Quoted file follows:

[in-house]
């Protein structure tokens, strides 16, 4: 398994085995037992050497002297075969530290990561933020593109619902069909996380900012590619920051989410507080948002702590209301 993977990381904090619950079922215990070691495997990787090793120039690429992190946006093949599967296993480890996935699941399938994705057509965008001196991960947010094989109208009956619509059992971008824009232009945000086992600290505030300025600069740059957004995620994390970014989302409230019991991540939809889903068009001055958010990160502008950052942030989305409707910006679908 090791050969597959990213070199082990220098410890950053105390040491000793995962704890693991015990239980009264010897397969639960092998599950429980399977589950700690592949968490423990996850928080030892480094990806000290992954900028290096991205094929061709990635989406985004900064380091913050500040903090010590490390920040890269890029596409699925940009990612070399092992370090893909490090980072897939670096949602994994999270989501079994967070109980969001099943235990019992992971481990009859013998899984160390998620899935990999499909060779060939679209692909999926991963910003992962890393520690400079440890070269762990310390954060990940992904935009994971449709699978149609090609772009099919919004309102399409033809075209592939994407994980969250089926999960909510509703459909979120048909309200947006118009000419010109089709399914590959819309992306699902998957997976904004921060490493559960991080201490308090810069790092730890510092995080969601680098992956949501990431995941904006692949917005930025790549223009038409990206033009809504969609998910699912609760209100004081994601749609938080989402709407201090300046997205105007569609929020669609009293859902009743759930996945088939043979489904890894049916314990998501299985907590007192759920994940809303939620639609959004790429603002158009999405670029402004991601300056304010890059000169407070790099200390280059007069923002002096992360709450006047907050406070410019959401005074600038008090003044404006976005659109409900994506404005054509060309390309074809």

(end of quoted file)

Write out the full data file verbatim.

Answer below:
[in-house]
């Protein structure tokens, strides 16, 4: 398994085995037992050497002297075969530290990561933020593109619902069909996380900012590619920051989410507080948002702590209301 993977990381904090619950079922215990070691495997990787090793120039690429992190946006093949599967296993480890996935699941399938994705057509965008001196991960947010094989109208009956619509059992971008824009232009945000086992600290505030300025600069740059957004995620994390970014989302409230019991991540939809889903068009001055958010990160502008950052942030989305409707910006679908 090791050969597959990213070199082990220098410890950053105390040491000793995962704890693991015990239980009264010897397969639960092998599950429980399977589950700690592949968490423990996850928080030892480094990806000290992954900028290096991205094929061709990635989406985004900064380091913050500040903090010590490390920040890269890029596409699925940009990612070399092992370090893909490090980072897939670096949602994994999270989501079994967070109980969001099943235990019992992971481990009859013998899984160390998620899935990999499909060779060939679209692909999926991963910003992962890393520690400079440890070269762990310390954060990940992904935009994971449709699978149609090609772009099919919004309102399409033809075209592939994407994980969250089926999960909510509703459909979120048909309200947006118009000419010109089709399914590959819309992306699902998957997976904004921060490493559960991080201490308090810069790092730890510092995080969601680098992956949501990431995941904006692949917005930025790549223009038409990206033009809504969609998910699912609760209100004081994601749609938080989402709407201090300046997205105007569609929020669609009293859902009743759930996945088939043979489904890894049916314990998501299985907590007192759920994940809303939620639609959004790429603002158009999405670029402004991601300056304010890059000169407070790099200390280059007069923002002096992360709450006047907050406070410019959401005074600038008090003044404006976005659109409900994506404005054509060309390309074809």